MediaWiki has been updated to version 1.35.1. Please report any problems here.

Changes

Jump to navigation Jump to search
m
cat
Line 1: Line 1: −
[[File:Canvas-livery-demo-using-ogle.png|left|400px|A screen shot showing the ogel aircraft whose livery is dynamically changed using the [[Canvas]] system - in this case, we're simply rendering a [[MapStructure]] map onto the face of the pilot using ~10 lines of Nasal/Canvas code.]]
+
{{Canvas Navigation}}
    
== Objective ==
 
== Objective ==
 
Demonstrate how to modify/animate liveries using Nasal/Canvas.
 
Demonstrate how to modify/animate liveries using Nasal/Canvas.
   −
== Example ==
+
{{FGCquote
 +
  |The code is already in place for the "dirtying" effect - it's a fairly simple linear introduction of the dirt texture, becoming less transparent the more the aircraft flies without being washed. Being washed also includes rain - continued exposure to precipitation will "wash away" dirt by making the dirt layer more transparent according to the heaviness of the weather. It's been tried on the APU smudge, and whilst the values will need to be tweaked, it already works pretty much to my expectations and satisfaction.
 +
  |{{cite web |url=http://forum.flightgear.org/viewtopic.php?p=218792#p218792
 +
    |title=<nowiki>Re: Two Images to a Texture</nowiki>
 +
    |author=<nowiki>Algernon</nowiki>
 +
    |date=<nowiki>Wed Sep 17</nowiki>
 +
  }}
 +
}}
 +
 
 +
{{FGCquote
 +
  |But in the long-term, I would prefer turning this into a Nasal class that can manage multiple Canvases per aircraft, so that we can also re-implement the existing livery system accordingly, so that it stops interfering with canvas. Which would also mean that people can reuse the same class for placing bullet holes or doing other fancy things (e.g. [[Immatriculation]])
 +
  |{{cite web |url=http://forum.flightgear.org/viewtopic.php?p=218789#p218789
 +
    |title=<nowiki>Re: Two Images to a Texture</nowiki>
 +
    |author=<nowiki>Hooray</nowiki>
 +
    |date=<nowiki>Wed Sep 17</nowiki>
 +
  }}
 +
}}
 +
 
 +
== Proof of Concept: Exhaust dirt ==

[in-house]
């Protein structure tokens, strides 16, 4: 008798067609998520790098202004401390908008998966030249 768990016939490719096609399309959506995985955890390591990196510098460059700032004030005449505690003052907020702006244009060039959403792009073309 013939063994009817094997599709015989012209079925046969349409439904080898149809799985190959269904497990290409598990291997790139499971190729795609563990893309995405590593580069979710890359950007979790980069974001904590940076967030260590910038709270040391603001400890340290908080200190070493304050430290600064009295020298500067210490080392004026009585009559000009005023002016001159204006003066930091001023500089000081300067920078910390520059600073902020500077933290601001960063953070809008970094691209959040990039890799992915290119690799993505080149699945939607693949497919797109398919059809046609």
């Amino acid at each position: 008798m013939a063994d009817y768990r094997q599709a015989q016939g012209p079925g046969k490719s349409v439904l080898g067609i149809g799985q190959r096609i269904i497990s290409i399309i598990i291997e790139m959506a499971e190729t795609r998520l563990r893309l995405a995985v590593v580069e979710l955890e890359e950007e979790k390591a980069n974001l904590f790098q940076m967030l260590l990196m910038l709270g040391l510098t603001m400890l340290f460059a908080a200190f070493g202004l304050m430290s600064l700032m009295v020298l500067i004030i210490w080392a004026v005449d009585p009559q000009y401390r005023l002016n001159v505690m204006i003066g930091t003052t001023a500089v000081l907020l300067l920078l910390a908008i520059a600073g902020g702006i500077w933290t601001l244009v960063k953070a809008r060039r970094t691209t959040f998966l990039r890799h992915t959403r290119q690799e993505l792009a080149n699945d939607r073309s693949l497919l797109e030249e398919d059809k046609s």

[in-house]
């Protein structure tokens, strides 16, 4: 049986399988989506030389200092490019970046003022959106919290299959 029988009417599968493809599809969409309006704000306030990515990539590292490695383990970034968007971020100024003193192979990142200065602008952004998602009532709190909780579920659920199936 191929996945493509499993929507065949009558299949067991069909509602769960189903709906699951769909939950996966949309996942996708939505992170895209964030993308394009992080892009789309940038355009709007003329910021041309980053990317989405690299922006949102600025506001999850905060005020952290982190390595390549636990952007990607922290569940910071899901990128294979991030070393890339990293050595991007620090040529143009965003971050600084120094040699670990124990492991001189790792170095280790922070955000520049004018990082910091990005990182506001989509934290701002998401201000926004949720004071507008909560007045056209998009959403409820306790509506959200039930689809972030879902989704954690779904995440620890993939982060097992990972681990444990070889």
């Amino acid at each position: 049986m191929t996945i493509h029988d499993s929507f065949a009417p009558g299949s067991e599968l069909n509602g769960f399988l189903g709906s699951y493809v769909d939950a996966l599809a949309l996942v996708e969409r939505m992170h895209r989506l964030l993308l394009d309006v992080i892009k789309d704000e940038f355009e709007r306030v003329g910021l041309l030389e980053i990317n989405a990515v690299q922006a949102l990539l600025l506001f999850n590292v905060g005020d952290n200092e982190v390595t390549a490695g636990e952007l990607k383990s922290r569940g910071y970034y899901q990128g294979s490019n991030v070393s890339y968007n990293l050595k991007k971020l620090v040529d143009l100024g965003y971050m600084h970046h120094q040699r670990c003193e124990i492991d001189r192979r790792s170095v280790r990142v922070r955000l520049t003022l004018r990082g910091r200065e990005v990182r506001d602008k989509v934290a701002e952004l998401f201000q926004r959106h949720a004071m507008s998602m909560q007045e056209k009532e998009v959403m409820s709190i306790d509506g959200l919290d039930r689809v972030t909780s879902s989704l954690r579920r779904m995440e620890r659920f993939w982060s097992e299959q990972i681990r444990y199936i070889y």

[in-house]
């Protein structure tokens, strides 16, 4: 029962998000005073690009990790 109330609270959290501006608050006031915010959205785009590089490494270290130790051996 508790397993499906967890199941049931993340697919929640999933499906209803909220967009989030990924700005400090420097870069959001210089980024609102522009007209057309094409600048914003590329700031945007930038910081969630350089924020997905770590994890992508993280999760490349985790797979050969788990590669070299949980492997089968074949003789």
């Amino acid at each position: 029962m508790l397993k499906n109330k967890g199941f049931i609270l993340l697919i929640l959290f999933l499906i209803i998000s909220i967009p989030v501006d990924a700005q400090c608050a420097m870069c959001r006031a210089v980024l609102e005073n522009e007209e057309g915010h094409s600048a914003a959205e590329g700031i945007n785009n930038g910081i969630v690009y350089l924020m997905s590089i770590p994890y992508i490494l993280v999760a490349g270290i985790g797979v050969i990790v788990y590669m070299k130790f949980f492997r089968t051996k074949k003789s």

+
''by [[User:Algernon|Algernon]] ([[User talk:Algernon|talk]]) 17:09, 17 September 2014 (UTC) ''
 +
 
 +
To document the implementation on a FlightGear aircraft from the aircraft developer's point of view, I've chosen one of my pet projects, the Eurofighter EF2000 V2.0 which will be released in early 2015.
 +
The intention is to use Canvas to allow multiple textures per livery, in this case those textures being the original livery paintwork and another, alpha-transparent texture consisting of dirt streaks specifically added to the livery paintwork to match with vents, seams and other sources of grimy build-ups. The intention is to allow dynamic management of the transparency of the dirt layer according to time and exposure to various elements, maintaining compatibility with the standard livery switching method and working similarly whether Rembrandt is enabled or not.
 +
 
 +
<gallery mode="packed">
 +
Two-layers.jpg|The two textures concerned, the ASG paintwork and the separate alpha transparency with dirt streaks
 +
Dynamic-Textures-First-Try.jpg|A first (failed) attempt to put a canvas onto a model object in place of its texture.
 +
Ef2000dyn1.jpg|The EF2000 showing a dynamically-changed texture on the fuselage - at the moment, the resolution appears to be wrong and the UV coordinates seem to be being ignored.
 +
File:Ef2000dyn2.jpg|Changing the dialog window size to be the same size as the texture fixed the issue - note that the fuselage sections are free of dirt (except the APU exhaust smudge, which is a special case) where as the wings and tail have integral dirt in the texture.